What is Gaslighting?
Gaslighting is the action of undermining a person’s reality by denying their feelings, emotions, and memory - often resulting in them questioning their sanity and judgment of a situation. 'Gaslighter' is the term used to describe a person who psychologically manipulates another by means of gaslighting.
“You are imagining things”, “I was just joking”, “You are overreacting”, “Stop being so dramatic”, “You are too sensitive”, “You are overthinking it….”
Do these phrases sound familiar? Do they trigger a negative emotional reaction? If so, you have most likely been a victim of gaslighting.
The term ‘gaslighting’ originates from a 1930’s play, Gas Light. Gaslighting is a manipulative form of behavior explored in popular psychology that has become a cultural phenomenon in recent years, having even been announced as one of the most popular words of 2018 by the Oxford English Dictionary. Observed in a variety of relationships and situations, this form of manipulation is, unfortunately, quite common. It may be difficult to recognize at first, but increased awareness and knowledge about the topic are the first steps to breaking free from a gaslighter.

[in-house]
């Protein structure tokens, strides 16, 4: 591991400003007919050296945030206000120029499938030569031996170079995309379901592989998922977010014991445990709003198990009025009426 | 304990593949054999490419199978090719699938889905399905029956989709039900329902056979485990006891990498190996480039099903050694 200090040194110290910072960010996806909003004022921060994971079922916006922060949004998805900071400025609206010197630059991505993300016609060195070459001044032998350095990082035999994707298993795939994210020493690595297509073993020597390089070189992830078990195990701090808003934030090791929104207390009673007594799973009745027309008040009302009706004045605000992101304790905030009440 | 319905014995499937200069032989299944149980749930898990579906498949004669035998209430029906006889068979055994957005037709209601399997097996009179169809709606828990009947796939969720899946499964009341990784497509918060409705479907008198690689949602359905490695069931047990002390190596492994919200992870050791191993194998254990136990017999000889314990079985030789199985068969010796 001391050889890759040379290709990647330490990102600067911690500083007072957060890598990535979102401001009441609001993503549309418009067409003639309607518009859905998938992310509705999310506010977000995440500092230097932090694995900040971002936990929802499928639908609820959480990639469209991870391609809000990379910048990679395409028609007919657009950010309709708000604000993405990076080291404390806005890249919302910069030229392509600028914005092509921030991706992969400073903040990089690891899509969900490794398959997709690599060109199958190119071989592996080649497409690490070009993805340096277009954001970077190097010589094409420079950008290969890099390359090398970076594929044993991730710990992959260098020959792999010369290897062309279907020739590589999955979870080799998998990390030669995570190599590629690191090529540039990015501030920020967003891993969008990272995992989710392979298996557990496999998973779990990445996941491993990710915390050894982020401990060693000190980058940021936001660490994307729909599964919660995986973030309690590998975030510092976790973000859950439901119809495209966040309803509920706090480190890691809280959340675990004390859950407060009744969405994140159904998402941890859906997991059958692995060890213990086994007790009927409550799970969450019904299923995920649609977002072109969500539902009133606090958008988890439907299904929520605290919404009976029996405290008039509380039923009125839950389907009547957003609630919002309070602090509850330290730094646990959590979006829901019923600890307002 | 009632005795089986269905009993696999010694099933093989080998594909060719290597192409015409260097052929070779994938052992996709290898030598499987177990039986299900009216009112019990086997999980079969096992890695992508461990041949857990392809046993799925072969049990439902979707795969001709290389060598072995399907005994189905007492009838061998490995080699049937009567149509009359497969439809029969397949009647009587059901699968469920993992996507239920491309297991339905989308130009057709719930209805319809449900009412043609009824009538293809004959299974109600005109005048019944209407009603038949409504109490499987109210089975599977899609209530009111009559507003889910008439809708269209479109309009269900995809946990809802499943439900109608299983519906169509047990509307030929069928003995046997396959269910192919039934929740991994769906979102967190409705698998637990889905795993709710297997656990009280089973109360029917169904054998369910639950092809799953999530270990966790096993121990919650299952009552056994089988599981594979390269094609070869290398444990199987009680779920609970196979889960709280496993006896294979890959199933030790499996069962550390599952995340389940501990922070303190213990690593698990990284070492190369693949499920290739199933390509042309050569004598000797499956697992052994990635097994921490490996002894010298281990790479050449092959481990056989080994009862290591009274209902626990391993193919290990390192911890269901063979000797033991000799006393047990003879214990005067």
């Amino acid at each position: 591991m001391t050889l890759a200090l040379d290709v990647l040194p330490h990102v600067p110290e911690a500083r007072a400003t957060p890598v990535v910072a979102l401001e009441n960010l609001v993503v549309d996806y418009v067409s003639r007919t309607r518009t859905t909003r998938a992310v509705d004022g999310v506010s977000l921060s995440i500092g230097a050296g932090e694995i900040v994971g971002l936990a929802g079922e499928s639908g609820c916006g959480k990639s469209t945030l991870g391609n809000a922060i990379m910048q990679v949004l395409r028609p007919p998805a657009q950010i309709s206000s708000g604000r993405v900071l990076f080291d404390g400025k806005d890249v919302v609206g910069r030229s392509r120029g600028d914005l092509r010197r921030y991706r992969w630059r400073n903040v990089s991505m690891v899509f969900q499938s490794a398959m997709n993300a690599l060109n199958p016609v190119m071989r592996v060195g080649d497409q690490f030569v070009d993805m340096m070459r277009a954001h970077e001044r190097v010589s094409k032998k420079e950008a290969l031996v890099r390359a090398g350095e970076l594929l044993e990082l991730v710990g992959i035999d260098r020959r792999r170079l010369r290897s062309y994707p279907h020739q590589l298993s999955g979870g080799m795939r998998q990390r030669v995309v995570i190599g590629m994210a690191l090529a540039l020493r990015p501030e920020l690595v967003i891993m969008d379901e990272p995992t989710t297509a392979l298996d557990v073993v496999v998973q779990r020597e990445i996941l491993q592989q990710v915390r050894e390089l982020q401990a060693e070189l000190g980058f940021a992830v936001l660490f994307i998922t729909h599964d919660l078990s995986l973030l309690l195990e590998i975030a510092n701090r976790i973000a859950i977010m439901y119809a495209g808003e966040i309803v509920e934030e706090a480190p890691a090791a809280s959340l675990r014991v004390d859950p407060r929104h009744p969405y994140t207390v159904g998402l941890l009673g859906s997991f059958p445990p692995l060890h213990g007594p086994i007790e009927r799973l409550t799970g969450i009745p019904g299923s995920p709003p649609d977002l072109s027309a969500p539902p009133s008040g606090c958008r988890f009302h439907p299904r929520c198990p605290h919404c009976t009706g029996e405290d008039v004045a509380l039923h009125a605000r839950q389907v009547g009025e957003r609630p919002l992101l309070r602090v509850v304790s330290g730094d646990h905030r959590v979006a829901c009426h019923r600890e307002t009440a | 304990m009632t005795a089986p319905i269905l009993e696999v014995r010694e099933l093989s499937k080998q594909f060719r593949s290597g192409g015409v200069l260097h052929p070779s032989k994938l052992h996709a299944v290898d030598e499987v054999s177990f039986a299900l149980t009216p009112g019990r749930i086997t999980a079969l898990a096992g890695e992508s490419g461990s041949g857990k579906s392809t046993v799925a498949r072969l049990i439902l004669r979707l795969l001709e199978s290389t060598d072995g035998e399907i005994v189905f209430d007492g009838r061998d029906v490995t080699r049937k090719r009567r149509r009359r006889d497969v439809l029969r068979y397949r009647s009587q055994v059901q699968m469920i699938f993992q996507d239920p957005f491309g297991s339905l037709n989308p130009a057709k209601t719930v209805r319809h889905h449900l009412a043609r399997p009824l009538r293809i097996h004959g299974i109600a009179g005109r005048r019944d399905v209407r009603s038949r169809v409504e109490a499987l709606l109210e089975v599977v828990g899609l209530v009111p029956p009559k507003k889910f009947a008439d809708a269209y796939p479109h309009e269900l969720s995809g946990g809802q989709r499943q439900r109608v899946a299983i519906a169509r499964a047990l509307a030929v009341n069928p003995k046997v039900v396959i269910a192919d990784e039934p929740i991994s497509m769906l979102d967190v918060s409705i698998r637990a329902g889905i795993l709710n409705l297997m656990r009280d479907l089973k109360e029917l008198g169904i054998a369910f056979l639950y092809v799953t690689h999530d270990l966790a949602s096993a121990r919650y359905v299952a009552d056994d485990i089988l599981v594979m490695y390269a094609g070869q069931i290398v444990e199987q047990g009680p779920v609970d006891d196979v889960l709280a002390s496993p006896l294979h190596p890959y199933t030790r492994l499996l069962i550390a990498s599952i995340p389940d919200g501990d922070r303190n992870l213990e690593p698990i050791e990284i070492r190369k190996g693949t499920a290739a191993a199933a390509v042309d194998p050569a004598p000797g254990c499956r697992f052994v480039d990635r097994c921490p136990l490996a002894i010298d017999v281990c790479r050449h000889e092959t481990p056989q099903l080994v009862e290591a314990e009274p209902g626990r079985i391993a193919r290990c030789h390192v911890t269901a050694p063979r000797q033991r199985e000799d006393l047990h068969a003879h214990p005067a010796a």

Gaslighting in Relationships
Gaslighting can occur in a variety of relationship dynamics, but is observed most commonly in romantic relationships. Relationships where this manipulative form of behavior is the norm are emotionally abusive and harmful, whether they are personal or professional. Gaslighting can be experienced in relationships with a partner, family member, boss, colleague, or friend. It usually involves a power dynamic where the gaslighter carries more control, importance, and leverage over the other person.
Gaslighting is a socially-conditioned learnt behavior - an unhealthy and destructive behavior pattern developed over time. It is often engrained in certain cultures and systems, or observed by individuals in early childhood and modeled as acceptable behavior.
Different Types of Gaslighting
So what are the different personal and professional relationship dynamics where gaslighting may occur? Some less obvious types of gaslighting are medical gaslighting, political gaslighting, institutional gaslighting, racial gaslighting, and sexist gaslighting.